I’m about to get in my feelings as a black mother about this bullshit unsolicited advice to Blue Ivy Carter. I freely admit that I do not give even a tiny bit of a fuck about whatever literary conceits are about to be defended as part of justifying it. Because this letter was not written in a vacuum. This letter was not written out f any genuine concern for her health or safety. This letter was little more than a stunt that used a child of color & her parents to bolster a career. Yes I am sure she will say she meant no harm or disrespect. That she was trying to say good things to Blue Ivy, because she wants to help. Some will likely even say that her message was positive & for the best. Guess what?
We do not exist in a world where mothers of color can walk around without someone passing judgement on their right to be mothers simply because of the color of their skin. We do not live in a world where a woman of color becoming a mother is supported or respected. We do not exist in a world where white women who think they know best have not harmed families of color. We live in a world where white women often decide to “rescue” children of color by taking them from their homes, their cultures, and their mothers. So when a white woman decides she is “helping” by addressing a child of color she does not know as though her words will have any value to that child? I am already wary.
The fact that she is speaking to a newborn about topics that are emphatically none of her damned business & are in fact the province of that child’s parents just makes it even more offensive. It is a curious sort of racist White Woman’s Burden logic that allows you to engage with mothers of color in ways that would be patently offensive to you if the tables were turned. I have seen white mothers of children of color get deeply offended when conditioner and oil are suggested as remedies for the “unmanageable” hair of their child. Often that suggestion comes while they stare at the hair of our children and want to know how we get it to behave.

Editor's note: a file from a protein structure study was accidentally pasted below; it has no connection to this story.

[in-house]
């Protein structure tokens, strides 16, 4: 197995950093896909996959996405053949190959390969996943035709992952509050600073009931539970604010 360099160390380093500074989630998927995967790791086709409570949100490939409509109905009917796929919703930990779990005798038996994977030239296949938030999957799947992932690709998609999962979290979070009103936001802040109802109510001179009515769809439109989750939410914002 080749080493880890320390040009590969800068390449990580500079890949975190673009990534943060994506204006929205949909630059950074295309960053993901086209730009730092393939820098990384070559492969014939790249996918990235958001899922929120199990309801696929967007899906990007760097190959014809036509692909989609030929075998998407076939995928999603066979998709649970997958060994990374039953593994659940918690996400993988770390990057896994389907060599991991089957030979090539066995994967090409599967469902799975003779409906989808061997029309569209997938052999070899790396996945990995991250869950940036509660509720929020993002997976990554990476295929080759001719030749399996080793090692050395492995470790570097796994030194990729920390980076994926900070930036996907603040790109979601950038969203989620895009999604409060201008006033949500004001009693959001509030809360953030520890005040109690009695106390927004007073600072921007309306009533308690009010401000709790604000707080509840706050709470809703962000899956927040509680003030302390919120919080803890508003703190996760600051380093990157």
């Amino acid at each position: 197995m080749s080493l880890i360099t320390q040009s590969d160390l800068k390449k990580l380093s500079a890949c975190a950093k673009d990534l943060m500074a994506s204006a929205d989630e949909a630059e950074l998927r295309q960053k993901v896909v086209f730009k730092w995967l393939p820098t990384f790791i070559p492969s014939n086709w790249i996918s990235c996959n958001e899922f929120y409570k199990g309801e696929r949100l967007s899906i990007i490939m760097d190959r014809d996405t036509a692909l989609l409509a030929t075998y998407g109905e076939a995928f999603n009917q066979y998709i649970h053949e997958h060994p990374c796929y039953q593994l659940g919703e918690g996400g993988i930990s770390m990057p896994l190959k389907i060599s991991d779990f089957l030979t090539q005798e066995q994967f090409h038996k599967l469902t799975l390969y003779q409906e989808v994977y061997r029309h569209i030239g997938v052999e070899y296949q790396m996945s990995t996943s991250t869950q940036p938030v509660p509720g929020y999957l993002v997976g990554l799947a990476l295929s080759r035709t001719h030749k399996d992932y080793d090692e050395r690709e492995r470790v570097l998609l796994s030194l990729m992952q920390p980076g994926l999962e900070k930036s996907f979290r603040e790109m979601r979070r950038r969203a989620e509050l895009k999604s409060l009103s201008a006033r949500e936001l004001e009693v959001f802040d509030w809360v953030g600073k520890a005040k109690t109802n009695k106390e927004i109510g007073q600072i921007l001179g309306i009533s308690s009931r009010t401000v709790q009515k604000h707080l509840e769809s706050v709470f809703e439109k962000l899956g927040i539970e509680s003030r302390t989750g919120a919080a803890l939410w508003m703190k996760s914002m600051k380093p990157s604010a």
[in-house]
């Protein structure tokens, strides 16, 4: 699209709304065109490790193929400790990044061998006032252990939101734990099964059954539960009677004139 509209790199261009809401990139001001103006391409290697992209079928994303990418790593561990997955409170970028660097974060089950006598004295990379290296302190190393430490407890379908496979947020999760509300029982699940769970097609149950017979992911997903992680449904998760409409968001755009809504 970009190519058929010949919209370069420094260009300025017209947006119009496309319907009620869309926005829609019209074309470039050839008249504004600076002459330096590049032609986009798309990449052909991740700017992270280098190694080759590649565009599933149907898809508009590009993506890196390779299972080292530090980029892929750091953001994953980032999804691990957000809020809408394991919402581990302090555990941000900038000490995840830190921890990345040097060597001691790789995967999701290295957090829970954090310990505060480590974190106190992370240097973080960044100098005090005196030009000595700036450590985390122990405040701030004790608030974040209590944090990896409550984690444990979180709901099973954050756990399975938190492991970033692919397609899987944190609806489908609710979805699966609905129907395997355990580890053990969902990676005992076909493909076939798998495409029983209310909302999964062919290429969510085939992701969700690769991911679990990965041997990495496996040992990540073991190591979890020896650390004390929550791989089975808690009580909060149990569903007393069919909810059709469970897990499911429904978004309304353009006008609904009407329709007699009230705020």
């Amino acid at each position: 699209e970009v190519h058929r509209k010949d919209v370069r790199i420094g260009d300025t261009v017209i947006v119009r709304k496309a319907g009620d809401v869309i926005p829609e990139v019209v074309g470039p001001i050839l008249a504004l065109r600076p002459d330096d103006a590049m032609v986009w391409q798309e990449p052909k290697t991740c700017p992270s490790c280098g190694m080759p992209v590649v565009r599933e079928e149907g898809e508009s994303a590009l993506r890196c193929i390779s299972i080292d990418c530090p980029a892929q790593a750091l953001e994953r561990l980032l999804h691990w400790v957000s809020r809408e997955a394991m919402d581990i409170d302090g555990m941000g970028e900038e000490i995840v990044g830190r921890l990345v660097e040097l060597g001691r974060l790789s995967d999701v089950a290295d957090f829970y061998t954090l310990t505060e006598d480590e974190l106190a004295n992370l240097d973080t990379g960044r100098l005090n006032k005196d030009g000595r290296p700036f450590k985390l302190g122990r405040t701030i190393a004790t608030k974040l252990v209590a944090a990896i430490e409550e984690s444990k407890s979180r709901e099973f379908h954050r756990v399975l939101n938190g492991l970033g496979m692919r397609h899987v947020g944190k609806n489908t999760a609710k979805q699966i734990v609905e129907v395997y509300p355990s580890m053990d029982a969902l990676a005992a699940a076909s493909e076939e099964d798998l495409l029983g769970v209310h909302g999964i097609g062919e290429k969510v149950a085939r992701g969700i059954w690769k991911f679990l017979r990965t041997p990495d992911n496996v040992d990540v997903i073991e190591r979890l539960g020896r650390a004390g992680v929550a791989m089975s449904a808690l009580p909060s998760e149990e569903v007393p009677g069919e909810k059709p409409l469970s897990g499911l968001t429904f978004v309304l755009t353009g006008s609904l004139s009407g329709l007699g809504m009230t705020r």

Meanwhile you often feel entitled to speak to us of everything from religion to sex as though we do not have our own morals to impart to our children. I have had my own share of “helpful” white women who do not know me, but who feel quite comfortable questioning my parenting decisions on every front. Over the last 12 years I have had unsolicited input from those women on everything from what I feed my son with food allergies, to how much responsibility I give to my son with special needs. These are not white women who are my friends, not women who my children know well, these are not even white women who have set foot in my house.
Instead they are little more than strangers (or in some cases employees at a child care facility) with little direct contact with my children. But they feel their input is worthwhile because I am black and a mother, and clearly I can’t know what I’m doing. Here is a thought for those white women who feel the need to approach mothers of color, or their children with unsolicited advice. Don’t. Really, just strangle whatever urge it is that drives you to behave so offensively, and practice the fine art of minding your own damned business. You are not our elders, our partners, or in fact in part of our lives. You do not know what is best for our children, or how we should raise them to survive in a racist society that allows your children safety & security that our children will never know. Spend more time teaching your kids (and yourself) how to engage with people of color as people, and less time finding ways to stroke your egos by attacking ours.